5.1 Consumers have enormous economic power. The challenge is how to channel this towards sustainable outcomes
Global extraction of raw materials continues to accelerate rapidly. Global plastics production remains unsustainably high.
The number of overweight and obese people continues to rise, while the number of malnourished people has stopped declining.
Regulations to discourage the use of plastics have been proliferating. The plastics industry and their political allies have used COVID-19 to make the case for single-use plastics as a sanitary option. This has resulted in several plastics bans being delayed.
Airline-passenger numbers in Sweden were falling long before the pandemic.
Flygskam or “flight shame” has travelled beyond Sweden, becoming flugscham in German, lentohapea in Finnish and vliegschaamte in Dutch. It has also inspired a spinoff Swedish expression: tågskryt, or “train brag”, for when someone shows off about their virtuous, rail-based holidays.
5.2 Will the pandemic change consumer attitudes to sustainability?
The share of US citizens expressing sustainable views has risen by half in the past decade. More people believe that environmental protection is more important than economic growth.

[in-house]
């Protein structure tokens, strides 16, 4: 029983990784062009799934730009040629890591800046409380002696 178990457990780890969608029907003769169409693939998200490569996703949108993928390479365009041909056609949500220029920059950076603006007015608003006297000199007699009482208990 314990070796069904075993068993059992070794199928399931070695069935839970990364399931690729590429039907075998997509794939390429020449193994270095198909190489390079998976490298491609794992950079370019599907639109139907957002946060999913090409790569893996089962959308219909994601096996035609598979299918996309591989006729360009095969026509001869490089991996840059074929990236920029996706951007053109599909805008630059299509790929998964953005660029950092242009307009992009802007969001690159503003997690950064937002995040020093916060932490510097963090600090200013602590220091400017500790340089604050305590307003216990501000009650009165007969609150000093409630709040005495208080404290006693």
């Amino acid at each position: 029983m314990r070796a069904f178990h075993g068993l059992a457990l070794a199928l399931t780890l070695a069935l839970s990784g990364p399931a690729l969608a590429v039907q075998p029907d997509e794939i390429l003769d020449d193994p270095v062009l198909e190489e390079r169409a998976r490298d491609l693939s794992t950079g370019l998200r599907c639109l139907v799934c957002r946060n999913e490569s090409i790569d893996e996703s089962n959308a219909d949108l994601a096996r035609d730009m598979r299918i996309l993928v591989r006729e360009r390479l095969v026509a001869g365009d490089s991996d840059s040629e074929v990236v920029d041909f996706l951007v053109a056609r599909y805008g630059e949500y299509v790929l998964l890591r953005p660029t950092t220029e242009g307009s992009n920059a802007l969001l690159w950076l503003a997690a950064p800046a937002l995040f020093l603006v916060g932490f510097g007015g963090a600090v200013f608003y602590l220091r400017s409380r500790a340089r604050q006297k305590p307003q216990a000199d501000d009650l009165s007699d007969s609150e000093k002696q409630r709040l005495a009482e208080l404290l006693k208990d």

Unprecedented declines in living standards due to the pandemic may affect consumer preferences in ways that are hard to predict.
Seasonally adjusted annualised rate
Young Britons are more likely to say that climate change is more serious than COVID-19. Most people globally say that climate change is as serious as COVID-19.
Excluding undecideds and don’t-knows
Consumers are closely watching how companies respond to the pandemic, while websites such as DidTheyHelp.com are tracking which firms behaved in a sustainable way.
Excluding undecideds and don't-knows
The pandemic may reset consumer expectations and behaviours in ways that could (with policy support) become more permanent. Well-being is increasingly understood to be about more than consumption and materialism, once basic needs have been met. It opens up new opportunities to align individual behaviour with planetary boundaries.
This is fertile ground for new consumer trends. The potential will only be realised, however, through further innovation by businesses supported by robust policy frameworks. In the short term, there is a risk that we witness something of a consumerist frenzy as the lockdown is relaxed.